Medical Professional Publications

Adolescent Reproductive Health: Stepping Up the PCP Game

Primary Care Matters

(From the June 2017 Issue of MedStat)

Molly Falasco, MDWritten by Molly Falasco, MD

As a newly minted graduate from pediatric residency, the thought of founding a flagship Reproductive Health Clinic in a reputable primary care practice seemed daunting. However, the Section of Adolescent Medicine at Nationwide Children’s trained me well. Plus, I was already Nexplanon-certified. So, why not? I accepted a position at Pediatric Associates, Inc. in Whitehall, Ohio, in hopes of affecting change in a higher needs population and this was the perfect opportunity to do so. In our Partners For Kids (PFK) population, our practice has had an average of 16 teen pregnancies per year (girls ages 13-18).

I wanted the Reproductive Health Clinic (RHC) to provide comprehensive reproductive health care — addressing a myriad of topics including contraception, menstruation, and sexuality, all from the convenience of the medical home. A major component of the clinic would include insertion/removal of Nexplanon, a long-acting reversible contraceptive (LARC). From gathering educational resources and configuring contraception protocol, to integrating new progress and procedure templates into our EMR, getting the clinic up and running was quite the undertaking. I started working at Pediatric Associates in July 2016 and held my first RHC in November 2016. Ultimately, I have been able to hold RHC every Friday afternoon since its advent.

After nearly six months of flying solo, I have already appreciated the positive impact that RHC has had on my practice. By taking the time to educate and empower young women in reproductive health, I truly believe that this clinic helps stop the cycle of poverty. Oftentimes I feel that the typical adolescent well-child check does not afford me enough time to address this important topic in sufficient detail. With 30 (sometimes more) minutes per patient, however, the RHC provides ample time for menstrual and contraception consultation, STI testing, and even same-day Nexplanon insertion. It is also important to consider that Dr. Bill Long and I are the only two primary care providers in the practice that provide this otherwise sub-specialized service. The RHC conveniently operates within the medical home, which eliminates the problems with arranging and compliance with subspecialty care and strengthens the relationship between PCP and patient. Together, Bill and I have seen 50 young women for this service and have inserted 38 Nexplanon devices (at the time of this writing).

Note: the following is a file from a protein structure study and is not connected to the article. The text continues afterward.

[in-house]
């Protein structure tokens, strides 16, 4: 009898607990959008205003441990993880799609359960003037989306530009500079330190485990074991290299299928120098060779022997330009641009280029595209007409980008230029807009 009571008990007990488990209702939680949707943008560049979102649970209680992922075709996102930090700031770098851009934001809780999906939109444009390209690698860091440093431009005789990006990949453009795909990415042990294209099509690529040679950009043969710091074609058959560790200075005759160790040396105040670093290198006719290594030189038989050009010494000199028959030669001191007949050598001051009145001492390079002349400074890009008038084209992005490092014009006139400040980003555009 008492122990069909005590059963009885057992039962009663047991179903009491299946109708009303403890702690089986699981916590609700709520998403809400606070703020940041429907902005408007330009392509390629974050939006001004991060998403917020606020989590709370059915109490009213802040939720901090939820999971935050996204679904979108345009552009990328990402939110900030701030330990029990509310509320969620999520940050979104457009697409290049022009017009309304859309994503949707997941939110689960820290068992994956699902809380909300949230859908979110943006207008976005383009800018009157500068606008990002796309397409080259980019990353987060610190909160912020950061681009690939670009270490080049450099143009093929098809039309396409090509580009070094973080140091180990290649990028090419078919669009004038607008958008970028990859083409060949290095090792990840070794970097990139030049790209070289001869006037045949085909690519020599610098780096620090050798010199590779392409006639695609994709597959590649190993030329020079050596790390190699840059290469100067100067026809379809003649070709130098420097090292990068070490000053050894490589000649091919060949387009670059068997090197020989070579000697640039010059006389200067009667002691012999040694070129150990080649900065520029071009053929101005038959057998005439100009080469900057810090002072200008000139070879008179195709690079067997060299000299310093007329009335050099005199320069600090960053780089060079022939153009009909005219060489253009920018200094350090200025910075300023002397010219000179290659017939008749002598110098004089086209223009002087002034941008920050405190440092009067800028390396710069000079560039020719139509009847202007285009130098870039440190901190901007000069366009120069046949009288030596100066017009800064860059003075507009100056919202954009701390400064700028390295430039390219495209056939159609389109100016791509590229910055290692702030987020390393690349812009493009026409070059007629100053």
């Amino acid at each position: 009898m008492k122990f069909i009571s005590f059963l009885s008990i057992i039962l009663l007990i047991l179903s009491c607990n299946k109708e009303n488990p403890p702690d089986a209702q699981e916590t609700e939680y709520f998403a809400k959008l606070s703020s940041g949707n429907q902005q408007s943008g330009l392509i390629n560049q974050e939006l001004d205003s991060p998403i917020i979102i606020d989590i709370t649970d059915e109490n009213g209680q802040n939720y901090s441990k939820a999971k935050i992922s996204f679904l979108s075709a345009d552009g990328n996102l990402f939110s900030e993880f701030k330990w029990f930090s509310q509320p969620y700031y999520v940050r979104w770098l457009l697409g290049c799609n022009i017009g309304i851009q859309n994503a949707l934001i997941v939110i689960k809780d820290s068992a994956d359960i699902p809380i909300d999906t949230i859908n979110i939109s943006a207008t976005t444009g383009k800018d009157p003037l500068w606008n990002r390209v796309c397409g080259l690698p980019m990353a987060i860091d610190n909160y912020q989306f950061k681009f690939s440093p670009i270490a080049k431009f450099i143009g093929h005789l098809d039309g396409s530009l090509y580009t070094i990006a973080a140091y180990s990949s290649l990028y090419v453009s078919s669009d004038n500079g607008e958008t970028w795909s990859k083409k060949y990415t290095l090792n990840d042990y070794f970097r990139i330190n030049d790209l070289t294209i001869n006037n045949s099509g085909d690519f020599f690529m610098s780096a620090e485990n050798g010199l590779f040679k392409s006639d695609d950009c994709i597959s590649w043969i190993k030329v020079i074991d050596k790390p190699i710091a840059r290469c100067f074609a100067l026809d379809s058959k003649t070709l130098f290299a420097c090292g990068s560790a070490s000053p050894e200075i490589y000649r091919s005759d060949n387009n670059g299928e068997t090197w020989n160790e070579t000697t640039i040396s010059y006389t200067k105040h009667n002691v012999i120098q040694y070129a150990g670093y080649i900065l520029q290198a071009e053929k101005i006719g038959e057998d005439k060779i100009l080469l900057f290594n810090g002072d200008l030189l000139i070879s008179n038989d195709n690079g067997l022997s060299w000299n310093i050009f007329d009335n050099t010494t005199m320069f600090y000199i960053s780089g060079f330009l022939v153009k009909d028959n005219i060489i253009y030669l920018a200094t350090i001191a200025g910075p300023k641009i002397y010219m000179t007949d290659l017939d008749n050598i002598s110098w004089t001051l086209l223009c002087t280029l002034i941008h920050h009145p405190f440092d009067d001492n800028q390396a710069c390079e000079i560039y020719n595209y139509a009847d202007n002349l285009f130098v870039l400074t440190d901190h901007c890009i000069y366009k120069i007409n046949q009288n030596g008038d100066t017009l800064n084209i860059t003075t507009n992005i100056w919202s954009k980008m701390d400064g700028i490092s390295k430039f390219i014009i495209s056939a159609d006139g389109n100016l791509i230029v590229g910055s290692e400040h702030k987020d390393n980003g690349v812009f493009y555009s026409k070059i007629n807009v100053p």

As with any new medical program, the RHC has faced a few hurdles. The process of adequate sexual/menstrual history-taking, test-ordering, consent, and the actual insertion (or removal) of Nexplanon can be a time-consuming process. As a result, I may only see a handful of patients on any given Friday afternoon. Compared to other age groups, I have found teenagers to be less reliable with their schedules and the RHC has struggled filling last-minute no-shows. We now call patients the day before/day of their appointments to confirm attendance. For any gaps in the RHC schedule, I will see ill visits instead. While we counsel on all contraceptive methods, our RHC does not directly place IUDs (intrauterine device, another LARC) or provide the Shot (Depo Provera), both of which require a referral to Adolescent Medicine or Gynecology.

Moving forward, I see opportunities to improve the RHC. Firstly, I am looking to streamline RHC protocol to optimize my time and generate more revenue for the practice. Having staff members who are more comfortable and efficient with the process will leave time for goal-oriented consultation, testing and prescription, and possible Nexplanon placement. We are considering a Nexplanon-certified nurse practitioner to allow more patients to be seen simultaneously. Secondly, while IUDs require more training and equipment, I would at least like to investigate our ability in providing the Depo Provera shot. Thirdly, I would like to expand the RHC to male adolescents as well, especially regarding safe sex counseling and STI testing. I would like to be able to hand out condoms to both males and females in the clinic. All in all, I believe the RHC has been a fantastic success in terms of providing an important service to adolescents and I hope the program will continue to grow.

The articles in this ongoing series will feature news and items of interest to pediatric primary care providers. If you would like to contribute, email

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